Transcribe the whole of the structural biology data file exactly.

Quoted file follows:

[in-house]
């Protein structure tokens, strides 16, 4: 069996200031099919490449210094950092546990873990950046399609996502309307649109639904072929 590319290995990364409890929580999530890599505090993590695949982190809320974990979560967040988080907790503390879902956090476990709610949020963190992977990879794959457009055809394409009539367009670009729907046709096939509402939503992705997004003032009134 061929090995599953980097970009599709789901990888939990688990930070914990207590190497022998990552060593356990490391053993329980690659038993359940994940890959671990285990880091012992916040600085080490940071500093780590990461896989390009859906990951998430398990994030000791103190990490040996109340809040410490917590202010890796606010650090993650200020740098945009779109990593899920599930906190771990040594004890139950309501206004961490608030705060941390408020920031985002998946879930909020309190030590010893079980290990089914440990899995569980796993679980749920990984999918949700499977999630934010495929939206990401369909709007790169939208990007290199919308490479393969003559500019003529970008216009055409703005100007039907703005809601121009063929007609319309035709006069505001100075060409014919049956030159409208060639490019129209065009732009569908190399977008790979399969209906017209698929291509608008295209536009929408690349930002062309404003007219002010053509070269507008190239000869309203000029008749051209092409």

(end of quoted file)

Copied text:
[in-house]
């Protein structure tokens, strides 16, 4: 069996200031099919490449210094950092546990873990950046399609996502309307649109639904072929 590319290995990364409890929580999530890599505090993590695949982190809320974990979560967040988080907790503390879902956090476990709610949020963190992977990879794959457009055809394409009539367009670009729907046709096939509402939503992705997004003032009134 061929090995599953980097970009599709789901990888939990688990930070914990207590190497022998990552060593356990490391053993329980690659038993359940994940890959671990285990880091012992916040600085080490940071500093780590990461896989390009859906990951998430398990994030000791103190990490040996109340809040410490917590202010890796606010650090993650200020740098945009779109990593899920599930906190771990040594004890139950309501206004961490608030705060941390408020920031985002998946879930909020309190030590010893079980290990089914440990899995569980796993679980749920990984999918949700499977999630934010495929939206990401369909709007790169939208990007290199919308490479393969003559500019003529970008216009055409703005100007039907703005809601121009063929007609319309035709006069505001100075060409014919049956030159409208060639490019129209065009732009569908190399977008790979399969209906017209698929291509608008295209536009929408690349930002062309404003007219002010053509070269507008190239000869309203000029008749051209092409």